We stopped briefly and found one Grace's Warbler near Gurley Reservoir (private property).

We arrived at Woods Lake about an hour before sunset. The usual species were observed, nothing uncommon. The Wildlife Area is typical Spruce-Fir habitat. We did see several Hammond's and Cordilleran Flycatchers.

Our owl drought ended when a Northern Saw-whet Owl called! We also got 2 Northern Pygmy-Owls to respond to our playback recordings.

Mountain Hike

Thursday August 2, 2007

Bryan and I decided to hike to Navajo Lake, hopefully finding some owls after dark. Our rain gear came in handy. Two downpours increased the efforts needed for this 4.3 mile hike. The trail crosses the West Dolores River which is always fun crossing. I used this route to climb Wilson Peak many years ago (1992). Camping around Navajo Lake back then, I heard a Boreal Owl!

Considering the hike? In the last 2.5 miles there is an altitude gain of 1000 feet. In the end, it is a beautiful hike.

Unfortunately we did not find any owls on the trip. The hike goes through Englemann Spruce and subalbine Forest. A scattering of Aspens provide homes for many birds.

We did find several Williamson's Sapsuckers, Red-naped Sapsuckers, Hairy Woodpeckers, and Downy Woodpeckers. Twice we heard and later observed American Three-toed Woodpeckers. One was within a hundred yards of the Kilpacker Trail (1.5 miles from the trailhead).

Chipping Sparrows were still feeding young. Several Mountain Bluebirds crossed our path. We kept an eye out for Western Bluebirds but guessed that we were just a little high (elevation wise) to see any.

Pygmy and White-breasted Nuthatches were plentiful. We counted 3 Red-breasted Nuthatches. A Rock Wren fluttered about the lake. Warbling Vireos still are singing away at several Aspen Groves. Of course House Wrens are also up here chattering away. Golden-crowned Kinglets and Ruby-crowned Kinglets are singing but difficult to spot high in the trees.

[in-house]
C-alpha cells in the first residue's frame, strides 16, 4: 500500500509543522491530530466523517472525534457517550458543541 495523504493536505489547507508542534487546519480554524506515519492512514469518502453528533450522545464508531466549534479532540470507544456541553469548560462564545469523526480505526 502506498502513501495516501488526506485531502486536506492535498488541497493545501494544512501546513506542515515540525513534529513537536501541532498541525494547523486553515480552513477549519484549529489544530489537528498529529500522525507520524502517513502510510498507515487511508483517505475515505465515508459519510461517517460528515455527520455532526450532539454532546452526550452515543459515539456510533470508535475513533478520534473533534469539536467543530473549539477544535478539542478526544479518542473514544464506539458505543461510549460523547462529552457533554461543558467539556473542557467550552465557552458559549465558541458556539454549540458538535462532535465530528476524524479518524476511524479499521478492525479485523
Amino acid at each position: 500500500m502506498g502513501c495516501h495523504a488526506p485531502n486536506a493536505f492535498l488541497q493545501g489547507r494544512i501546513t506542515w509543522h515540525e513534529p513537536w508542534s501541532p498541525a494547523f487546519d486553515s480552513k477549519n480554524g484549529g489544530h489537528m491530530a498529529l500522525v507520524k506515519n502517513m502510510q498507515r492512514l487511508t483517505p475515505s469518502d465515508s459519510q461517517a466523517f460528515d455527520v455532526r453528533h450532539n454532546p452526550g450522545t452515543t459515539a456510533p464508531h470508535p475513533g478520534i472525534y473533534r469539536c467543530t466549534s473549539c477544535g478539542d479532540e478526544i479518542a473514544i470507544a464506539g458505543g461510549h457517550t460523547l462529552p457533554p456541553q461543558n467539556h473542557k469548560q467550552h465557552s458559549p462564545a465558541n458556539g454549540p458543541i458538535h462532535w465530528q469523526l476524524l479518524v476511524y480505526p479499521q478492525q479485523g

While trying to get a look at the kinglets, we found one Grace's Warbler at 9,153 feet (thought they were a Ponderosa Pine dweller? We will have to check elevation sightings for warblers when back in Denver? Perhaps Grace's Warblers nest higher than previously thought? It is past their breeding season, so maybe this bird was just wandering around in a post-breeding migration? We did find Wilson's Warblers (which were expected) as well as Virginia's Warblers and Yellow Warblers.

At dusk, American Robins and Hermit Thrushes filled the air with melodious songs! Several Common Nighthawks did their thing also.

Telluride Area

Wednesday August 1, 2007

Being in the area, of course we had to hike around and see Bridal Veil Falls! Several Black Swifts (our target bird) were hawking insects high overhead. In surrounding willows we found a Hermit Thrush and Wilson's Warblers. (N 37 55.15 W 107 46.16)

Next we hiked around the Lizard Head Pass Wilderness Area. Weather has not been nice to us; summer storms pop up every afternoon. We believe from past experience that the afternoon storms tend to quiet down owls. Perhaps it takes them hours to "feel safe" again after thunder, lightning, and pouring rain?

The trailhead starts at 10,281 feet and meanders through conifer forests with scattered Aspen groves. We found a male Williamson's Sapsucker in Lodgepole Pine trees. Unusual, they are said to prefer Ponderosa Pine forests. Two Red-naped Sapsuckers were in one of the Aspen Groves.